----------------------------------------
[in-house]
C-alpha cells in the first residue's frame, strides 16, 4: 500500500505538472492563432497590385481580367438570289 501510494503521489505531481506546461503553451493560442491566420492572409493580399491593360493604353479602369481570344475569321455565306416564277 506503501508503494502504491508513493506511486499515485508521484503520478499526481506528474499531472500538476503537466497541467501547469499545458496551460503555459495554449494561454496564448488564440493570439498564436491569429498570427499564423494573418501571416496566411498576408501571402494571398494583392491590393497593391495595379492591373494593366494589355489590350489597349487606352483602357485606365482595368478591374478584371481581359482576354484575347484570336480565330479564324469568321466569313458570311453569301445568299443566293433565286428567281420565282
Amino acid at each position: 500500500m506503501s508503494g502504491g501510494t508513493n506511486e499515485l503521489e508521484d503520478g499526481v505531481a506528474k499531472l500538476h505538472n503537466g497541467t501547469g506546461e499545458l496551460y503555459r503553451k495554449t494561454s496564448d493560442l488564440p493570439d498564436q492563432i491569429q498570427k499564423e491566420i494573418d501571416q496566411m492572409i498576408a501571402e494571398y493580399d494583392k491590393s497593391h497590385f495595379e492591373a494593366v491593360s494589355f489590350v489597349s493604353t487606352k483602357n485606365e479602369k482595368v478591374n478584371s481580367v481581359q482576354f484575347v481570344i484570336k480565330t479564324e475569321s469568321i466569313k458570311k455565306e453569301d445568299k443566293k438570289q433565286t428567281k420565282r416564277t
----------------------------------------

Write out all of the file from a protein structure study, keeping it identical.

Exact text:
[in-house]
C-alpha cells in the first residue's frame, strides 16, 4: 500500500505538472492563432497590385481580367438570289 501510494503521489505531481506546461503553451493560442491566420492572409493580399491593360493604353479602369481570344475569321455565306416564277 506503501508503494502504491508513493506511486499515485508521484503520478499526481506528474499531472500538476503537466497541467501547469499545458496551460503555459495554449494561454496564448488564440493570439498564436491569429498570427499564423494573418501571416496566411498576408501571402494571398494583392491590393497593391495595379492591373494593366494589355489590350489597349487606352483602357485606365482595368478591374478584371481581359482576354484575347484570336480565330479564324469568321466569313458570311453569301445568299443566293433565286428567281420565282
Amino acid at each position: 500500500m506503501s508503494g502504491g501510494t508513493n506511486e499515485l503521489e508521484d503520478g499526481v505531481a506528474k499531472l500538476h505538472n503537466g497541467t501547469g506546461e499545458l496551460y503555459r503553451k495554449t494561454s496564448d493560442l488564440p493570439d498564436q492563432i491569429q498570427k499564423e491566420i494573418d501571416q496566411m492572409i498576408a501571402e494571398y493580399d494583392k491590393s497593391h497590385f495595379e492591373a494593366v491593360s494589355f489590350v489597349s493604353t487606352k483602357n485606365e479602369k482595368v478591374n478584371s481580367v481581359q482576354f484575347v481570344i484570336k480565330t479564324e475569321s469568321i466569313k458570311k455565306e453569301d445568299k443566293k438570289q433565286t428567281k420565282r416564277t